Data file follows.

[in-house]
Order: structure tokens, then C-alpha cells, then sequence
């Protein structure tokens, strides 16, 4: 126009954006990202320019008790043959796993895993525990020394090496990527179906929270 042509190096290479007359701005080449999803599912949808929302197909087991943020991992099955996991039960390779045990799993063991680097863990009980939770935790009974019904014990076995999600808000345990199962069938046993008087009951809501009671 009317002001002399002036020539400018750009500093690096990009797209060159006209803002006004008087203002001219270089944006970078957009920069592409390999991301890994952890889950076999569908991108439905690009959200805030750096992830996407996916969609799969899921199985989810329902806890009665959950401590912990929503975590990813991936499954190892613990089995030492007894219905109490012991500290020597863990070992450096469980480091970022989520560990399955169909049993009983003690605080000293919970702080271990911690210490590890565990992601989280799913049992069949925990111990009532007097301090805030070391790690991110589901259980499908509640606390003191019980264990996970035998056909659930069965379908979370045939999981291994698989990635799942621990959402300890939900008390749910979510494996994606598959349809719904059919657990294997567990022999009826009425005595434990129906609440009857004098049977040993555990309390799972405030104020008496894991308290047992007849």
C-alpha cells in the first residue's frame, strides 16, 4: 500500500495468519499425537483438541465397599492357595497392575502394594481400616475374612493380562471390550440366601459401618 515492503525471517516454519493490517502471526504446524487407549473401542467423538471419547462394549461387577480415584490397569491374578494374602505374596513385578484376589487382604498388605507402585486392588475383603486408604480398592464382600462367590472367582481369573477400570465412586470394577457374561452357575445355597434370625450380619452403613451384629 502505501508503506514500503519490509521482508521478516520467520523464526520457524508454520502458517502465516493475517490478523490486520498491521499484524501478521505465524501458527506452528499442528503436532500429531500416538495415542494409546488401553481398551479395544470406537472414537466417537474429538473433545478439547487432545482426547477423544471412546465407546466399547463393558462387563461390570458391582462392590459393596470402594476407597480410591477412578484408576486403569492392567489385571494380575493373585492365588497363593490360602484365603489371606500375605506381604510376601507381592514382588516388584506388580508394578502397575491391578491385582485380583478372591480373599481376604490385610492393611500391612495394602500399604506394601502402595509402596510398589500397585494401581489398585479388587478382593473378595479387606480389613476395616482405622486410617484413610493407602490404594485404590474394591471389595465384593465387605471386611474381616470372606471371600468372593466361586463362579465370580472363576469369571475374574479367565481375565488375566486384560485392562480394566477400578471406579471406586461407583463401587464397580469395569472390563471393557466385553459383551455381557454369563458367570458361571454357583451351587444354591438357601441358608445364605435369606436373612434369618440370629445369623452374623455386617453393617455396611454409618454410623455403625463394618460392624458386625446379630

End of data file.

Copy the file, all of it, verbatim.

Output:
[in-house]
Order: structure tokens, then C-alpha cells, then sequence
């Protein structure tokens, strides 16, 4: 126009954006990202320019008790043959796993895993525990020394090496990527179906929270 042509190096290479007359701005080449999803599912949808929302197909087991943020991992099955996991039960390779045990799993063991680097863990009980939770935790009974019904014990076995999600808000345990199962069938046993008087009951809501009671 009317002001002399002036020539400018750009500093690096990009797209060159006209803002006004008087203002001219270089944006970078957009920069592409390999991301890994952890889950076999569908991108439905690009959200805030750096992830996407996916969609799969899921199985989810329902806890009665959950401590912990929503975590990813991936499954190892613990089995030492007894219905109490012991500290020597863990070992450096469980480091970022989520560990399955169909049993009983003690605080000293919970702080271990911690210490590890565990992601989280799913049992069949925990111990009532007097301090805030070391790690991110589901259980499908509640606390003191019980264990996970035998056909659930069965379908979370045939999981291994698989990635799942621990959402300890939900008390749910979510494996994606598959349809719904059919657990294997567990022999009826009425005595434990129906609440009857004098049977040993555990309390799972405030104020008496894991308290047992007849």
C-alpha cells in the first residue's frame, strides 16, 4: 500500500495468519499425537483438541465397599492357595497392575502394594481400616475374612493380562471390550440366601459401618 515492503525471517516454519493490517502471526504446524487407549473401542467423538471419547462394549461387577480415584490397569491374578494374602505374596513385578484376589487382604498388605507402585486392588475383603486408604480398592464382600462367590472367582481369573477400570465412586470394577457374561452357575445355597434370625450380619452403613451384629 502505501508503506514500503519490509521482508521478516520467520523464526520457524508454520502458517502465516493475517490478523490486520498491521499484524501478521505465524501458527506452528499442528503436532500429531500416538495415542494409546488401553481398551479395544470406537472414537466417537474429538473433545478439547487432545482426547477423544471412546465407546466399547463393558462387563461390570458391582462392590459393596470402594476407597480410591477412578484408576486403569492392567489385571494380575493373585492365588497363593490360602484365603489371606500375605506381604510376601507381592514382588516388584506388580508394578502397575491391578491385582485380583478372591480373599481376604490385610492393611500391612495394602500399604506394601502402595509402596510398589500397585494401581489398585479388587478382593473378595479387606480389613476395616482405622486410617484413610493407602490404594485404590474394591471389595465384593465387605471386611474381616470372606471371600468372593466361586463362579465370580472363576469369571475374574479367565481375565488375566486384560485392562480394566477400578471406579471406586461407583463401587464397580469395569472390563471393557466385553459383551455381557454369563458367570458361571454357583451351587444354591438357601441358608445364605435369606436373612434369618440370629445369623452374623455386617453393617455396611454409618454410623455403625463394618460392624458386625446379630